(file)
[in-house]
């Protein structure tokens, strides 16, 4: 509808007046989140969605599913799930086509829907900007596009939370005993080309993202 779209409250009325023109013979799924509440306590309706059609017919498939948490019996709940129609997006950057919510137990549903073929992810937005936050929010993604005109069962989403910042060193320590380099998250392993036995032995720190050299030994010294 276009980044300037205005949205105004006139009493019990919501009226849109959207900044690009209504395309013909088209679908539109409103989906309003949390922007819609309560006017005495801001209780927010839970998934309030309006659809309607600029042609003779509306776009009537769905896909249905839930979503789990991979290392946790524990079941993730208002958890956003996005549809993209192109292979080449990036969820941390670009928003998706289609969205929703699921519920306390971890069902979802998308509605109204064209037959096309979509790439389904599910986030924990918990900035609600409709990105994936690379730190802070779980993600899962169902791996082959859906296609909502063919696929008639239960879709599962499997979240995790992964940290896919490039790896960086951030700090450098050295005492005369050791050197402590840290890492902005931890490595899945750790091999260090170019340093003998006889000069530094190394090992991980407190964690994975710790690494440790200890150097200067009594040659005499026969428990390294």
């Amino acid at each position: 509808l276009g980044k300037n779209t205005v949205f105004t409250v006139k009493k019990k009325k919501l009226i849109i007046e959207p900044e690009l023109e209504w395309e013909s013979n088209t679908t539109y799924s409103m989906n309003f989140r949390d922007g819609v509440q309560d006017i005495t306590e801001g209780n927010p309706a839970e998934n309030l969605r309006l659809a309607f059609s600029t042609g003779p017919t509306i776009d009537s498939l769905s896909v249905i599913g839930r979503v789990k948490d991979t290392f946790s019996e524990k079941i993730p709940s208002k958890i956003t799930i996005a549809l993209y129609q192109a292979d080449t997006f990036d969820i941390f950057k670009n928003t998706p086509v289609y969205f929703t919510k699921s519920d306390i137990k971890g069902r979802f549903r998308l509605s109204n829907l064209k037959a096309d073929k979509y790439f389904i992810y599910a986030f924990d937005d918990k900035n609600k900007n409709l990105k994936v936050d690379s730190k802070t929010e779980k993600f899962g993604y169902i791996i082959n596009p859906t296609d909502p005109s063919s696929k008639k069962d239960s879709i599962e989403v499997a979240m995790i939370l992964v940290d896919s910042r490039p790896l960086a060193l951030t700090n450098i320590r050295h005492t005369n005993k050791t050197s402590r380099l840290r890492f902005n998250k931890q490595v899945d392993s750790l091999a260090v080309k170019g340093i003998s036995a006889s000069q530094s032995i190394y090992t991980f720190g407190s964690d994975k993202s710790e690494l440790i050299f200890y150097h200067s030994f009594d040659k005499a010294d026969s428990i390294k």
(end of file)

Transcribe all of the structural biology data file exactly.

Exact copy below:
[in-house]
């Protein structure tokens, strides 16, 4: 509808007046989140969605599913799930086509829907900007596009939370005993080309993202 779209409250009325023109013979799924509440306590309706059609017919498939948490019996709940129609997006950057919510137990549903073929992810937005936050929010993604005109069962989403910042060193320590380099998250392993036995032995720190050299030994010294 276009980044300037205005949205105004006139009493019990919501009226849109959207900044690009209504395309013909088209679908539109409103989906309003949390922007819609309560006017005495801001209780927010839970998934309030309006659809309607600029042609003779509306776009009537769905896909249905839930979503789990991979290392946790524990079941993730208002958890956003996005549809993209192109292979080449990036969820941390670009928003998706289609969205929703699921519920306390971890069902979802998308509605109204064209037959096309979509790439389904599910986030924990918990900035609600409709990105994936690379730190802070779980993600899962169902791996082959859906296609909502063919696929008639239960879709599962499997979240995790992964940290896919490039790896960086951030700090450098050295005492005369050791050197402590840290890492902005931890490595899945750790091999260090170019340093003998006889000069530094190394090992991980407190964690994975710790690494440790200890150097200067009594040659005499026969428990390294």
């Amino acid at each position: 509808l276009g980044k300037n779209t205005v949205f105004t409250v006139k009493k019990k009325k919501l009226i849109i007046e959207p900044e690009l023109e209504w395309e013909s013979n088209t679908t539109y799924s409103m989906n309003f989140r949390d922007g819609v509440q309560d006017i005495t306590e801001g209780n927010p309706a839970e998934n309030l969605r309006l659809a309607f059609s600029t042609g003779p017919t509306i776009d009537s498939l769905s896909v249905i599913g839930r979503v789990k948490d991979t290392f946790s019996e524990k079941i993730p709940s208002k958890i956003t799930i996005a549809l993209y129609q192109a292979d080449t997006f990036d969820i941390f950057k670009n928003t998706p086509v289609y969205f929703t919510k699921s519920d306390i137990k971890g069902r979802f549903r998308l509605s109204n829907l064209k037959a096309d073929k979509y790439f389904i992810y599910a986030f924990d937005d918990k900035n609600k900007n409709l990105k994936v936050d690379s730190k802070t929010e779980k993600f899962g993604y169902i791996i082959n596009p859906t296609d909502p005109s063919s696929k008639k069962d239960s879709i599962e989403v499997a979240m995790i939370l992964v940290d896919s910042r490039p790896l960086a060193l951030t700090n450098i320590r050295h005492t005369n005993k050791t050197s402590r380099l840290r890492f902005n998250k931890q490595v899945d392993s750790l091999a260090v080309k170019g340093i003998s036995a006889s000069q530094s032995i190394y090992t991980f720190g407190s964690d994975k993202s710790e690494l440790i050299f200890y150097h200067s030994f009594d040659k005499a010294d026969s428990i390294k």